Learning to Tell the Time Across the Curriculum
Telling the time is a difficult skill that takes years to develop. The table below shows the progression of skills from year 1 to year 4 as students learn to tell the time on digital and analogue clocks. By the time students finish year 4 it is expected that they can tell the time proficiently and are able to solve simple problems involving elapsed time.
|Year 1||Year 2||Year 3||Year 4|
|Tell time to the half-hour (ACMMG020)||Tell time to the quarter-hour, using the language of 'past' and 'to' (ACMMG039)||Tell time to the minute and investigate the relationship between units of time (ACMMG062)||Convert between units of time (ACMMG085)
Use ‘am’ and ‘pm’ notation and solve simple time problems (ACMMG086)
In my own year 3 classroom I am finding more students struggling to make sense of how to tell the time on an analogue clock. This is understandable because it is a complicated skill to learn.
Time uses a base 12 system
Right at the time when students are coming to terms with the base ten system of place value, we expect them to understand how a clock works with its 12 hours, 24 hours, 60 minutes and 6o seconds.
An analogue clock has more than one scale on it
Analogue clocks have numbers to show the hour scale along with its own hand. Then we add in the minute scale with its own hand. And to make things more complicated, some clocks even have a second hand! This is all very tricky to get your head around when you are in year 1 and 2.
It involves skip counting
Often students are told or shown that telling the time involves skip counting the minutes, before they have mastered this skill when counting concrete objects. Prematurely teaching students to skip count the minutes can cause confusion as students fail to realise that we are skipping over the single minute marks between each hour number. They also get confused by the fact that the numbers we were just using to tell us the hour are now being used to tell us the minutes.
People don’t wear watches anymore
Gone are the days where nearly everyone wore an elegant analogue watch and we felt we had come of age when we got out first fancy watch. Our students are seeing less and less analogue clocks in their home and community environments.
Students don’t understand how night and day are caused
Students learn about what causes day and night and the times involved in these events in year 3- Earth’s rotation on its axis causes regular changes, including night and day (ACSSU048). So until they have a good understanding of these influences on time it is difficult to understand what a clock is measuring and why it is made up of 12 hours.
Now we know the reasons for why learning to tell the time is difficult we can teach it better!
Teach the Minute and Hour Scales Separately
Start by learning about the hour scale how it changes through the day. Talk about the number of hours in the day and why there are 12 hours on a clock. Many students mistakenly think that whichever number the hour hand is closest to tells which hour it is. Have students colour and label the segments on the clock that indicate each hour. move the hour hand into different positions on the hour scale and ask which hour of the day the clock is showing.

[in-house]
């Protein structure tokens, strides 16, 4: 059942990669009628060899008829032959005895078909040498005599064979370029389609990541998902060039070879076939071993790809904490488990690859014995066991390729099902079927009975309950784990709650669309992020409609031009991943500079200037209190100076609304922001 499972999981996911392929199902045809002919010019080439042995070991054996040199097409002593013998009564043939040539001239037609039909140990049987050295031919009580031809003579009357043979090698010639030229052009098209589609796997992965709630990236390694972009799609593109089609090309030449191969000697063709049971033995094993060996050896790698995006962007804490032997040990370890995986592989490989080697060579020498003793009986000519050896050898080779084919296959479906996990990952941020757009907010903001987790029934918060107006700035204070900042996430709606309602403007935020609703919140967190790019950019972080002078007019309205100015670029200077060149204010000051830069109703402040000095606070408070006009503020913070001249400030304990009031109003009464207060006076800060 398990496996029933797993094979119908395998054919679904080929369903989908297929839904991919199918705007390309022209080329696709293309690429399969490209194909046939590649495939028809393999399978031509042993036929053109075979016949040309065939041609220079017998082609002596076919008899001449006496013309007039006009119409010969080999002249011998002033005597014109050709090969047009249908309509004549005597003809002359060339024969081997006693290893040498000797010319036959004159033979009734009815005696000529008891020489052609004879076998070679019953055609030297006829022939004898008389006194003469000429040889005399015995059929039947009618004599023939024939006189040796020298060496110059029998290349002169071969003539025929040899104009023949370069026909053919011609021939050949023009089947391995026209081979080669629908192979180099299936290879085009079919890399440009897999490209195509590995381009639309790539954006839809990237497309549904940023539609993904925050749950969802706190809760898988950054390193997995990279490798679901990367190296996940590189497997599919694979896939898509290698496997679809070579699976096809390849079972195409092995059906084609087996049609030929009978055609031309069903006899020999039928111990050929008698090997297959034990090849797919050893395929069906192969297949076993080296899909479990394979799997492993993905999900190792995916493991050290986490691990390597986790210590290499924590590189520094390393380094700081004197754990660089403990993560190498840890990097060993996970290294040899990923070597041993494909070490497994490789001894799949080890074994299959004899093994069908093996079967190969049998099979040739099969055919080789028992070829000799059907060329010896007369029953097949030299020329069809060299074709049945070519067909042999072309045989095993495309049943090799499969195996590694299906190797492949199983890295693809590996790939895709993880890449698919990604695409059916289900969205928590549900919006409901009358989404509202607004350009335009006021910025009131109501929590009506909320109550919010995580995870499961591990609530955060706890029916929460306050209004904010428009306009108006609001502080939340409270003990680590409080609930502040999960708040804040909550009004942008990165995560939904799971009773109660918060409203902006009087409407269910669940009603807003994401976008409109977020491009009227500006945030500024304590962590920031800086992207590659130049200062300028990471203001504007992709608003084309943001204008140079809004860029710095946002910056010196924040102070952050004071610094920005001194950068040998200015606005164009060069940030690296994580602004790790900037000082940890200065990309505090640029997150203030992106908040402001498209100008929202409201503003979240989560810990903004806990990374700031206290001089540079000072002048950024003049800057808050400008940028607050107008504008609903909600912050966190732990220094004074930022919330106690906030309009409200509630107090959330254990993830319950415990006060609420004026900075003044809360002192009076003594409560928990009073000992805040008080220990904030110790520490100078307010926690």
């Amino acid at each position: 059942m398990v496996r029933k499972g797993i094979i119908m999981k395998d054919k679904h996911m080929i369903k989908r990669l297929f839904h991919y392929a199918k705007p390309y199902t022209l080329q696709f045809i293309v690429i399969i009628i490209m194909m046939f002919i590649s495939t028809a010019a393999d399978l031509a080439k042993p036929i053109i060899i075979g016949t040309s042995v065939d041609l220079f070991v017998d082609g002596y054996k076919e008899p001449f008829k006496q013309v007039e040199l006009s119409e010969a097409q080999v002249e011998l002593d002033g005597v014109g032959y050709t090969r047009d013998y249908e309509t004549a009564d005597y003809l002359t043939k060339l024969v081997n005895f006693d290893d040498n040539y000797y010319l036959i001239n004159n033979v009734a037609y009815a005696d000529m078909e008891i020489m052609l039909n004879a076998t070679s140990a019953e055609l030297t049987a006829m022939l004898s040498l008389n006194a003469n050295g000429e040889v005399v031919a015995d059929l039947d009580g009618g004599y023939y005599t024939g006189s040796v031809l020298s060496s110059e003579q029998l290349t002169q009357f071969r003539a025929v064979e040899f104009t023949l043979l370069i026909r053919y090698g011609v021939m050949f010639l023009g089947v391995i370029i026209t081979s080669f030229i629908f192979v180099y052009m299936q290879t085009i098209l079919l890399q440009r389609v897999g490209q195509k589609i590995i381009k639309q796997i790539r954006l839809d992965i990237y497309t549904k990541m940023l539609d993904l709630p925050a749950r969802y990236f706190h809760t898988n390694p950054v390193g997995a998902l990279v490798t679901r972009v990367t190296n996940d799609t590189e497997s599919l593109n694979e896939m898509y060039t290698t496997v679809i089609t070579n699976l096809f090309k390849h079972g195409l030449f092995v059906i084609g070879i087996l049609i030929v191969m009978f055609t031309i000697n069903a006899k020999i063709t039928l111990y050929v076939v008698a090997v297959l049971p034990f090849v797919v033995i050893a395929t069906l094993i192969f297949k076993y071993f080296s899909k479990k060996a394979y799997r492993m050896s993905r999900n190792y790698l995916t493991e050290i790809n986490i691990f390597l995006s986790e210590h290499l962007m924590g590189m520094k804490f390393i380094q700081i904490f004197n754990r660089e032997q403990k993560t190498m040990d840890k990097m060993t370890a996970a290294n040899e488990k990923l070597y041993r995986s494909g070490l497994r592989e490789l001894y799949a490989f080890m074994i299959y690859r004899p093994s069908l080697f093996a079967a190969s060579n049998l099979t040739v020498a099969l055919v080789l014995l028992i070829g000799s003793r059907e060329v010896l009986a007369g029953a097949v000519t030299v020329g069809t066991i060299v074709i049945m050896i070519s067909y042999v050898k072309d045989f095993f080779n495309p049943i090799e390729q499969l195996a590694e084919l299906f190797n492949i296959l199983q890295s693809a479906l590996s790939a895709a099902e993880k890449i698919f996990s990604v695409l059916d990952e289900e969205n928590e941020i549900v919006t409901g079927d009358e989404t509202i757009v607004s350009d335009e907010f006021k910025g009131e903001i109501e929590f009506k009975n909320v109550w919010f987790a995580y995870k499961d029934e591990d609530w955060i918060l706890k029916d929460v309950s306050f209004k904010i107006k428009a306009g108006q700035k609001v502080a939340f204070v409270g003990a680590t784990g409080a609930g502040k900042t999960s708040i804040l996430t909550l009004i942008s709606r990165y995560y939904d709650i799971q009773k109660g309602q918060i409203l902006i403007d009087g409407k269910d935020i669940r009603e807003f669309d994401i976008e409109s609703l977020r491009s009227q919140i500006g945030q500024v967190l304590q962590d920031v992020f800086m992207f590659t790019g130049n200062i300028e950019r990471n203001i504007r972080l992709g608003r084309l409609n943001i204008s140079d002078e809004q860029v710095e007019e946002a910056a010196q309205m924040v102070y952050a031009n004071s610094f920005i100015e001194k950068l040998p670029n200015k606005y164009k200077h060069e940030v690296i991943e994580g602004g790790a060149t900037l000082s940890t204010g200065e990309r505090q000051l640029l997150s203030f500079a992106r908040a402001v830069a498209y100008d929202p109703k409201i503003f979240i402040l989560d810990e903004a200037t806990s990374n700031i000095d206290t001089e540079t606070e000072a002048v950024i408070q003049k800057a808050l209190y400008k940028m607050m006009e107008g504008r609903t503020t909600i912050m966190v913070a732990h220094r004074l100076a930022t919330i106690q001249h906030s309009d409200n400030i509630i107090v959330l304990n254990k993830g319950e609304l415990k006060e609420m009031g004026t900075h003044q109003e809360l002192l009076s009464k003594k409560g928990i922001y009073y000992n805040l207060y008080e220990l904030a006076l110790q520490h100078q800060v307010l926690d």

Once students are familiar with the hour scale add in the minute scale. Make sure they understand that every mark on the clock is one minute. Count them by ones so they know there are 60. Have students move the minute hand only to different positions and identify which minute of the hour it is pointing to.
Once they are familiar with both scales and how they move they can begin to use both at the same time to tell time.
There are two main activity types that students must complete with analogue clocks, reading the time and drawing in the hands. Develop a set of steps or questions to ask students each time they complete these tasks.
Here is a poster I use to show students how to read the time. At random times during the day I ask different students to tell me the time. If they look at me blankly I go through these steps with them.
Use Real Clocks
I bought some clocks from Ikea for very little money for use when I teach time. Students can see how the hands move in different ways and what the position of the hour hand is in relation to the minute hand.
You can also draw on the clock face glass with a whiteboard marker as you teach students how to use the different parts of the clock.
Variety of Language and Problems
There are lots of different ways of saying a time and students need to be taught these explicitly. Think about the time 3:15. This can be described as quarter past three, fifteen minutes past three or said as three-fifteen. Most times can be said in various ways and we need to explain this to students and have them practice it. This can be as simple as asking ‘Can you say that time in another way?’
Get Parents Involved
Many students need some extra practice with these skills at home. If a student is struggling let the parent know how they can help. Lots of homes do not use analogue clocks and watches as much as they used to, so prompting a parent to make this a focus can make all the difference.
Make a Lap Book!
I have made a pack that helps to deal with some of these teaching points. I have used it in my own class and found it very helpful. The students make a clock that has all the minutes labelled and is structured in a way that students can learn about the minute and hour scales separately and then add them together.
Over to You
I would love to hear about any great ideas you have for teaching time. Leave a comment in the space below if you have found something that works for you.